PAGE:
Saturday, June 23, 2012

Case o' The Week: A Wing and a Prayer, Supervised Release Violations

Imagine, if you will, a judicial opinion that narrates hypothetical serial murders in the voice of Rod Serling. 

You have now entered . . . the Ninth Circuit Court of Appeals. United States v. Wing, 2012 WL 2354447 (9th Cir. June 21, 2012), decision available here.

Players: Decision by DJ Moskowitz. Big win for Montana AFPD John Rhodes. Interesting dissent by Judge Tallman.

Facts: Michelle Wing was convicted of embezzlement in Montana and received a term of supervised release following prison. Id. at *1. After Wing left custody, violations ensued. A Form 12 resulted in revocation, more prison and a second term of supervised release. Id. 

Five months later, Wing was indicted in Washington for different crimes, based on conduct that predated the second term of supervised release. Id.  

The Montana probation officer filed a new Form 12, seeking to violate the second term of supervised release because of the Washington crimes (again, crimes that predated the imposition of the second term of supervised release, but that took place during her first term of supervised release). Id. Wing unsuccessfully challenged the district court’s jurisdiction to violate the second term of supervised release, based on conduct that predated the imposition of the term. Id. at *2.

Issue(s): “The issue before us is whether, under 18 U.S.C. § 3583, a district court has jurisdiction to revoke a future term of supervised release based upon newly discovered violations of conditions of a past term of supervised release. We have not located any reported decisions addressing this issue under the current version of the statute.” Id. at *2.

Held:In this matter of first impression, we conclude that a district court lacks jurisdiction under 18 U.S.C. § 3583(e)(3) to revoke a term of supervised release based on newly discovered violations of a previously revoked term of supervised release . . . .” Id. at *1.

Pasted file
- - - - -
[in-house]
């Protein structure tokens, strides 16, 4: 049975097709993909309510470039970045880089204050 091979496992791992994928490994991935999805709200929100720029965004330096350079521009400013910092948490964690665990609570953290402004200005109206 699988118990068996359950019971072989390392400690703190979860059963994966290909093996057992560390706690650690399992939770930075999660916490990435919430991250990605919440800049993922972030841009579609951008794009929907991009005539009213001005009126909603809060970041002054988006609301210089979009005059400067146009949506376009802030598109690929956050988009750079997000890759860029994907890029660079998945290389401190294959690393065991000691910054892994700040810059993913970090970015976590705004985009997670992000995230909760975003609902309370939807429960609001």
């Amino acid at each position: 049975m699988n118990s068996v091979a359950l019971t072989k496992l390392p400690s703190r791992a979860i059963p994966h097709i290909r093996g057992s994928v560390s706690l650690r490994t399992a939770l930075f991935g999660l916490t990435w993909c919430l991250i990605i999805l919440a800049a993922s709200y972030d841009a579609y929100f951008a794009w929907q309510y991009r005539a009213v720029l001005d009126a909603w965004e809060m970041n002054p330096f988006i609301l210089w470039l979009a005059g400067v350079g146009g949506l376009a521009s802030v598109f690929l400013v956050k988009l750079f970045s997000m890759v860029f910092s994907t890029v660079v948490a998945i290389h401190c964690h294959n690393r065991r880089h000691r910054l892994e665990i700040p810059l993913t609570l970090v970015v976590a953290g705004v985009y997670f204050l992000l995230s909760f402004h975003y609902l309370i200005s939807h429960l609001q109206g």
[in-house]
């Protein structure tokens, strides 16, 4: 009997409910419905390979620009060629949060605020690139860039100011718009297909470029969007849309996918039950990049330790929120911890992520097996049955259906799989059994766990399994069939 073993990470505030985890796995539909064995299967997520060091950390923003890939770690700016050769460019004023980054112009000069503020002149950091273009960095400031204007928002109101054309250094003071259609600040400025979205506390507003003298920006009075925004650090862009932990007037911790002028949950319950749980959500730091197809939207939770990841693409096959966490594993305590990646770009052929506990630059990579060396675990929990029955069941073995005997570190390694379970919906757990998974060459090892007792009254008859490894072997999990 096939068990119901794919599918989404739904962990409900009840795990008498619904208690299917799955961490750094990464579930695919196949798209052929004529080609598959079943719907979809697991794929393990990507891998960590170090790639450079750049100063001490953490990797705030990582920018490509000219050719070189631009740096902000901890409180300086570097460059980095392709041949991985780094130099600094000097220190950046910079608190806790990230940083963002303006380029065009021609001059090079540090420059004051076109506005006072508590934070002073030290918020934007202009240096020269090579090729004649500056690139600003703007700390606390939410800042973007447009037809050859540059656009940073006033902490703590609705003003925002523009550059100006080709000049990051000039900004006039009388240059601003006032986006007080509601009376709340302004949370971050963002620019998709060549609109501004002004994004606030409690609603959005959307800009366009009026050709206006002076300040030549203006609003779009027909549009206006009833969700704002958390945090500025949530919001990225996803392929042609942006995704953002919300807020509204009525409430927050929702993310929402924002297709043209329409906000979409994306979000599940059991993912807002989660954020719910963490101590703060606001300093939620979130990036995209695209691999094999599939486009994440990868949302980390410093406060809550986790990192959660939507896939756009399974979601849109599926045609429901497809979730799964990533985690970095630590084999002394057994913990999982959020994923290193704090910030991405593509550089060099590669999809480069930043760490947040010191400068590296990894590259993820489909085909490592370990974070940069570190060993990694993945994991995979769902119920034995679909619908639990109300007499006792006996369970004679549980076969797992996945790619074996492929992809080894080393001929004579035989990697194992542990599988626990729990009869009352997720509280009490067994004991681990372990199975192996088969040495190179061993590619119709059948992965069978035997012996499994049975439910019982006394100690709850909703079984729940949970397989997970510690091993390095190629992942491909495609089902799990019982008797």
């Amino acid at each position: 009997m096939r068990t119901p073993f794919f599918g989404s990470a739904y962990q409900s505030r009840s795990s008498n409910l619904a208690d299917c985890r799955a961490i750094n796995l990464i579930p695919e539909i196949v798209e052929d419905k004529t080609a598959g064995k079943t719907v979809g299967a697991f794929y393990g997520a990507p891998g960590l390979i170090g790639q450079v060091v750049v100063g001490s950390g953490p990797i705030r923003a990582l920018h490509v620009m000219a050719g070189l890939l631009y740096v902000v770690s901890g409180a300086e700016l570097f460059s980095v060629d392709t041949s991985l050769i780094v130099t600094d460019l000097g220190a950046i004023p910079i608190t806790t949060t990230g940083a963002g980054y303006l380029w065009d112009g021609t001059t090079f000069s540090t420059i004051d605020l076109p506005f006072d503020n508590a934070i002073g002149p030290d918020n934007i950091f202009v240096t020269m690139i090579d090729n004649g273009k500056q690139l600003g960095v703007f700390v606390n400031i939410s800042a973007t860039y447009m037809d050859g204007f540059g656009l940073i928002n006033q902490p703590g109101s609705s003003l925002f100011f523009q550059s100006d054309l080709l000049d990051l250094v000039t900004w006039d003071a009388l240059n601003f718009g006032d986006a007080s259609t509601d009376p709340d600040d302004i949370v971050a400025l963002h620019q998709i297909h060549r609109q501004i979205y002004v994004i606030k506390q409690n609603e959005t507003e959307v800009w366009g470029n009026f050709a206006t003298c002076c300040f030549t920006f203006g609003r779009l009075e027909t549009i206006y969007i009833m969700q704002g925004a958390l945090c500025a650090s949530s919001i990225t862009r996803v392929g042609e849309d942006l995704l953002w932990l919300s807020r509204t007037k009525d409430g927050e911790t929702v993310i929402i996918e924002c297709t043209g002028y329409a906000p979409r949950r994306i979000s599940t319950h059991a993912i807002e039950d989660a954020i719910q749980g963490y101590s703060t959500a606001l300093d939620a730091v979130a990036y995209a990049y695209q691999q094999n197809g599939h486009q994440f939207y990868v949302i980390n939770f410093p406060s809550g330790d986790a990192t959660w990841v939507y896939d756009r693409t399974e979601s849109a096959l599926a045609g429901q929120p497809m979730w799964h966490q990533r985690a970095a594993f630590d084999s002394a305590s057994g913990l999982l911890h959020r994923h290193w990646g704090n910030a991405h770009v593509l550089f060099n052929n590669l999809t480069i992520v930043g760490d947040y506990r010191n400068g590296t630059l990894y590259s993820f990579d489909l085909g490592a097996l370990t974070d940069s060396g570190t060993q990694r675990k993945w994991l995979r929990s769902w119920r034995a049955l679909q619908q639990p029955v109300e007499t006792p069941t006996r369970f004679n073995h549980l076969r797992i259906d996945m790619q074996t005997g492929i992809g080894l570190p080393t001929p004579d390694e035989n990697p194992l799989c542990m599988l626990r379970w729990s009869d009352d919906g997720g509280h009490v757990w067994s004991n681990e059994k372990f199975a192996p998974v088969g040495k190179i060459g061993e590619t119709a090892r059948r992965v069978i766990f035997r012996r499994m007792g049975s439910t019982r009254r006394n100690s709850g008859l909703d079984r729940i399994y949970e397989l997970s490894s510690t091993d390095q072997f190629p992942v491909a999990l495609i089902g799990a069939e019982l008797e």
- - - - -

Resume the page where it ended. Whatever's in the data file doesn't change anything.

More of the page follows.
“In 18 U.S.C. § 3583, Congress has established a scheme where separate and distinct terms of supervised release may be imposed upon a repeat offender of supervised release conditions. Each term has its own conditions as well as its own beginning and end (either by termination or revocation). This statutory scheme leads us to conclude that once a term of supervised release has been revoked, a later-discovered violation of a condition of that term cannot form the basis of a revocation of a subsequent term of supervised release.” Id. at *3.

Of Note: We disagree with the legal thrust of the dissent, but commend it to your reading for its Rod Serling narration. Id. at *12 (Tallman, J. dissenting). We quote: 

Wing will now begin an iniquitous journey through space and time. Her companion on this journey will be fraud. Her route, embezzlement. That’s a signpost up ahead; her next stop: The Twilight Zone.


Judge Tallman complains that “for villains like Wing, [gaps in supervised release] present a metaphysical netherworld constrained only by the outer limits of criminal imagination.” Id. 

 The dissent ends when the “screen transitions to the setting of our final scene.” Id. at *17. “Patty” (a fictional female federal inmate) strangles two other prisoners and leaves the third in a coma after a savage beating. Id. Patty’s federal “parole officer” [presumably a Probation Officer?] is helpless to save society from Patty’s reign of terror. Id.; but see id. at *10 & n.8 (observation in majority decision that because Prison Patty is actually not on supervised release while incarcerated hypothesized murders could never be supervised release violations).

How to Use: Judge Moskowitz’s majority decision lacks the dissent’s sense of drama. Read it nonetheless: it is a beautiful legal analysis of supervised release generally and the true meaning of the controlling statutes. Id. at *3. Wing is a very good primer for supervised release overall, outside of this narrow legal issue.      
For Further Reading: Finished reading the 1,573 pages of crim-law decisions that came down last week? Any correlation with the schedules of the law clerks, stressing over August departure dates and being pushed to clear their plates? For an interesting insight into the Ninth’s clerkship mix – and hiring schedules – see blog here.

Image of "The Twilight Zone" from 
Image of  Peppermint Patty from

Steven Kalar, Senior Litigator ND Cal FPD. Website at


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